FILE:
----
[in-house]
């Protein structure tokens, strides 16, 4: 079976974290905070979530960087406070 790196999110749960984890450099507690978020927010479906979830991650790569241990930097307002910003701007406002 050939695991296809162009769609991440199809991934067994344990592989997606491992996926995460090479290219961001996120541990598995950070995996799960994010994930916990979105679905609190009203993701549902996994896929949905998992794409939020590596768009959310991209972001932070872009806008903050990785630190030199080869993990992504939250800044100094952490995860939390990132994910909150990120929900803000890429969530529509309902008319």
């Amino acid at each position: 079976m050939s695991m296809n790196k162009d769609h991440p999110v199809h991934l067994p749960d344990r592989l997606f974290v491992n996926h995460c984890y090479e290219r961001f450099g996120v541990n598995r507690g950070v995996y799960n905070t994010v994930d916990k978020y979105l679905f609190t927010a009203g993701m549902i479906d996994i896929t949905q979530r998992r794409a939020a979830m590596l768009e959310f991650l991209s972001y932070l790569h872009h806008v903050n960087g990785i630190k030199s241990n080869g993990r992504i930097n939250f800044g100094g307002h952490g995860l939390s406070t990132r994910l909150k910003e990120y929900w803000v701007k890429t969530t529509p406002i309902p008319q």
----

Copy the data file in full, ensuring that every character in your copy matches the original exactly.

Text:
[in-house]
């Protein structure tokens, strides 16, 4: 079976974290905070979530960087406070 790196999110749960984890450099507690978020927010479906979830991650790569241990930097307002910003701007406002 050939695991296809162009769609991440199809991934067994344990592989997606491992996926995460090479290219961001996120541990598995950070995996799960994010994930916990979105679905609190009203993701549902996994896929949905998992794409939020590596768009959310991209972001932070872009806008903050990785630190030199080869993990992504939250800044100094952490995860939390990132994910909150990120929900803000890429969530529509309902008319």
């Amino acid at each position: 079976m050939s695991m296809n790196k162009d769609h991440p999110v199809h991934l067994p749960d344990r592989l997606f974290v491992n996926h995460c984890y090479e290219r961001f450099g996120v541990n598995r507690g950070v995996y799960n905070t994010v994930d916990k978020y979105l679905f609190t927010a009203g993701m549902i479906d996994i896929t949905q979530r998992r794409a939020a979830m590596l768009e959310f991650l991209s972001y932070l790569h872009h806008v903050n960087g990785i630190k030199s241990n080869g993990r992504i930097n939250f800044g100094g307002h952490g995860l939390s406070t990132r994910l909150k910003e990120y929900w803000v701007k890429t969530t529509p406002i309902p008319q």